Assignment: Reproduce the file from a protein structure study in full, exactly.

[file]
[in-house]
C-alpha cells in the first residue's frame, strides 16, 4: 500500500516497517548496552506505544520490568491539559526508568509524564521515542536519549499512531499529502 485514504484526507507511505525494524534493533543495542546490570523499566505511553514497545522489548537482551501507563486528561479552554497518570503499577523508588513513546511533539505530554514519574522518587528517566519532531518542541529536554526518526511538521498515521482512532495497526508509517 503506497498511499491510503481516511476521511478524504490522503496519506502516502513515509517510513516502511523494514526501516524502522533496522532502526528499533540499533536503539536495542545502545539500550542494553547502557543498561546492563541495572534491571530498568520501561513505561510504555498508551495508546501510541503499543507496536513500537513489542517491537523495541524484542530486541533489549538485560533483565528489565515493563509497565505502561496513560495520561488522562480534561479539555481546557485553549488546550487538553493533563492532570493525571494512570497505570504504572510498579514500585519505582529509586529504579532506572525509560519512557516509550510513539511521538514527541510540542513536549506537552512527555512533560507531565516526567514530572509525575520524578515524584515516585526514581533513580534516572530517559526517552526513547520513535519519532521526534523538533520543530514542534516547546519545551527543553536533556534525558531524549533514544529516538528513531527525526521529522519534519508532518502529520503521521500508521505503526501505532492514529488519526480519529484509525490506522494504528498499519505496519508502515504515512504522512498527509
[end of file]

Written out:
[in-house]
C-alpha cells in the first residue's frame, strides 16, 4: 500500500516497517548496552506505544520490568491539559526508568509524564521515542536519549499512531499529502 485514504484526507507511505525494524534493533543495542546490570523499566505511553514497545522489548537482551501507563486528561479552554497518570503499577523508588513513546511533539505530554514519574522518587528517566519532531518542541529536554526518526511538521498515521482512532495497526508509517 503506497498511499491510503481516511476521511478524504490522503496519506502516502513515509517510513516502511523494514526501516524502522533496522532502526528499533540499533536503539536495542545502545539500550542494553547502557543498561546492563541495572534491571530498568520501561513505561510504555498508551495508546501510541503499543507496536513500537513489542517491537523495541524484542530486541533489549538485560533483565528489565515493563509497565505502561496513560495520561488522562480534561479539555481546557485553549488546550487538553493533563492532570493525571494512570497505570504504572510498579514500585519505582529509586529504579532506572525509560519512557516509550510513539511521538514527541510540542513536549506537552512527555512533560507531565516526567514530572509525575520524578515524584515516585526514581533513580534516572530517559526517552526513547520513535519519532521526534523538533520543530514542534516547546519545551527543553536533556534525558531524549533514544529516538528513531527525526521529522519534519508532518502529520503521521500508521505503526501505532492514529488519526480519529484509525490506522494504528498499519505496519508502515504515512504522512498527509